FRANKFORT, Ky. (WKYT) - Lawmakers don't have much time left to pass a budget because they have one final work day in the legislative session that ends on April 15.
The president of the Republican-controlled Senate met with other Republican leaders on Monday to discuss the options left on the table for the budget. House Democrats were also working in the capitol on Monday but their schedules weren’t available.
Late Sunday night, House leaders tried to push back their last work day, which is scheduled for Tuesday, so they would have more time to approve a budget. However, the Senate said Tuesday would be their final day.
If nothing changes, lawmakers won't have enough time to pass a budget before the end of the general assembly.
While the House and the Senate have agreed on a 4.5 percent spending cut for public colleges and universities, they are now deadlocked over how much money should put toward the state's 30 billion dollar pension debt.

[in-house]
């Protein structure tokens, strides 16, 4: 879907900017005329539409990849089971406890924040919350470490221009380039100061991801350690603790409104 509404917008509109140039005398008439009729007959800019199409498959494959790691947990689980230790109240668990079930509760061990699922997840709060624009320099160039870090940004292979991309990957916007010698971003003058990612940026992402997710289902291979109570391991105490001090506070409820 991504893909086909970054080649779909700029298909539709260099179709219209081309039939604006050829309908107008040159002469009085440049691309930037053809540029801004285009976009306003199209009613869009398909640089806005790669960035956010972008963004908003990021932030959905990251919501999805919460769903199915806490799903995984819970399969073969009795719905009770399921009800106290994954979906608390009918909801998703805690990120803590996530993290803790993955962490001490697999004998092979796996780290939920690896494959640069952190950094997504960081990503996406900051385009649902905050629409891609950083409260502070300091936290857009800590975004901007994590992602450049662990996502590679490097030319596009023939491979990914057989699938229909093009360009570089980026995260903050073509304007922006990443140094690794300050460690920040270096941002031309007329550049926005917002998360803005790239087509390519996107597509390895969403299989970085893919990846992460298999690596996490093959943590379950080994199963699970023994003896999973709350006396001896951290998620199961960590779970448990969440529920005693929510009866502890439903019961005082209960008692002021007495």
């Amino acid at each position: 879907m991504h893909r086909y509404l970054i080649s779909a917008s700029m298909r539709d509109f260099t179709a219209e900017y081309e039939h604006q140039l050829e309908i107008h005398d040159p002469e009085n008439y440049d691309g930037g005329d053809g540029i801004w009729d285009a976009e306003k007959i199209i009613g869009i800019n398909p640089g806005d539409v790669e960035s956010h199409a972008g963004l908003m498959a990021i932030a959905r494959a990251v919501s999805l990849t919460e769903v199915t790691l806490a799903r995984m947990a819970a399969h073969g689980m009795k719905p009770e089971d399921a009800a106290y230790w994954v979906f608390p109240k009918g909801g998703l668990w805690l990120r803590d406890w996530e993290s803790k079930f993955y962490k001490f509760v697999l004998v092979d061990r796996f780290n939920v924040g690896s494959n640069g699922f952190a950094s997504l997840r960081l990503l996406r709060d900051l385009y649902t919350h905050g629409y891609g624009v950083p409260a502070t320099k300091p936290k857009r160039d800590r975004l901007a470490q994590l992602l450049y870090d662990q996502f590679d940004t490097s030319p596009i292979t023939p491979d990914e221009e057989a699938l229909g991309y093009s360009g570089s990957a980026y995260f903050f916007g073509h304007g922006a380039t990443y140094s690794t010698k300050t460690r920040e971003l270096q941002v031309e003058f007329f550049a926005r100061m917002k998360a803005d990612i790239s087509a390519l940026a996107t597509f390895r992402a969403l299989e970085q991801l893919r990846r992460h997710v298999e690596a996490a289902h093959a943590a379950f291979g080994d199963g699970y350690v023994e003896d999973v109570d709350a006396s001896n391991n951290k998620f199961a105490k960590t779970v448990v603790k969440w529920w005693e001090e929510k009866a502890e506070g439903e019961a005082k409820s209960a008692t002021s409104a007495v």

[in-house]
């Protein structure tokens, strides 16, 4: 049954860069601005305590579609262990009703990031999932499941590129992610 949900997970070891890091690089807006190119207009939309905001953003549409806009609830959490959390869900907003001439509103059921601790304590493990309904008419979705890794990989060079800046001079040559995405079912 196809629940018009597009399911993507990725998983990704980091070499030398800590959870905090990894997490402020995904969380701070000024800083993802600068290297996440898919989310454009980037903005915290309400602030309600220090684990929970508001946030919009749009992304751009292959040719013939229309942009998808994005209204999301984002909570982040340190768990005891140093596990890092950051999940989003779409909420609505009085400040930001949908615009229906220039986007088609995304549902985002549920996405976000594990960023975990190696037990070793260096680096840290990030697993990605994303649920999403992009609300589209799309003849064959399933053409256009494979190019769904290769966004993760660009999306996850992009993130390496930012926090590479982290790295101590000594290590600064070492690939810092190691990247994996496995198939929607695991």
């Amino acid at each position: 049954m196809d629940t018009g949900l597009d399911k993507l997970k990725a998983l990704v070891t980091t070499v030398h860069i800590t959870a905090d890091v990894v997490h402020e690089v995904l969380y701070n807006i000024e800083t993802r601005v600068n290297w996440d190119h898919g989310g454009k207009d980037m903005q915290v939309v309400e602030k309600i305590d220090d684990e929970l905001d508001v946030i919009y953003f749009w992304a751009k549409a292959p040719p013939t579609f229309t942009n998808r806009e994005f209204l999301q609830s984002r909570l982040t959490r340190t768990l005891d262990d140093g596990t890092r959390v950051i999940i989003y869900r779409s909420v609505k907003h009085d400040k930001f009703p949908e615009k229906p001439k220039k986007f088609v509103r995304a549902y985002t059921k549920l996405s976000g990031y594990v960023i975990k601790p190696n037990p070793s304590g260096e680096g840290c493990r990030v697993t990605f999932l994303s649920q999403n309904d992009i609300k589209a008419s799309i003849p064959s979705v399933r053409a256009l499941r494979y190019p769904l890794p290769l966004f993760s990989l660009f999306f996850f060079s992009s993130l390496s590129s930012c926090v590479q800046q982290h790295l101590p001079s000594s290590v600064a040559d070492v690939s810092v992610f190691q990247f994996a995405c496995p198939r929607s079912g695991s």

If a budget isn't passed by Friday, Governor Matt Bevin could call a special session that would cost taxpayers $63,000 a day or he could choose to operate with limited funds.
According to court rulings, if a budget is not approved, the state's expenditures could be limited to funds outlined by constitutional mandates, statutory mandates or federal mandates.
A partial government shutdown would be triggered if there is still no budget by June 30.
Important agencies could be shut down if the budget impasse stretches to July
The list of agencies that could be affected by a partial government shutdown include state police, veteran's nursing homes, vehicle enforcement, road construction projects, the economic development cabinet, the medical examiner's office and public colleges and universities.
Some lawmakers think they can approve a budget before a partial government shutdown or a costly special session, however, others don't think they will reach a compromise, saying the budget committee is snagged in a complete stalemate.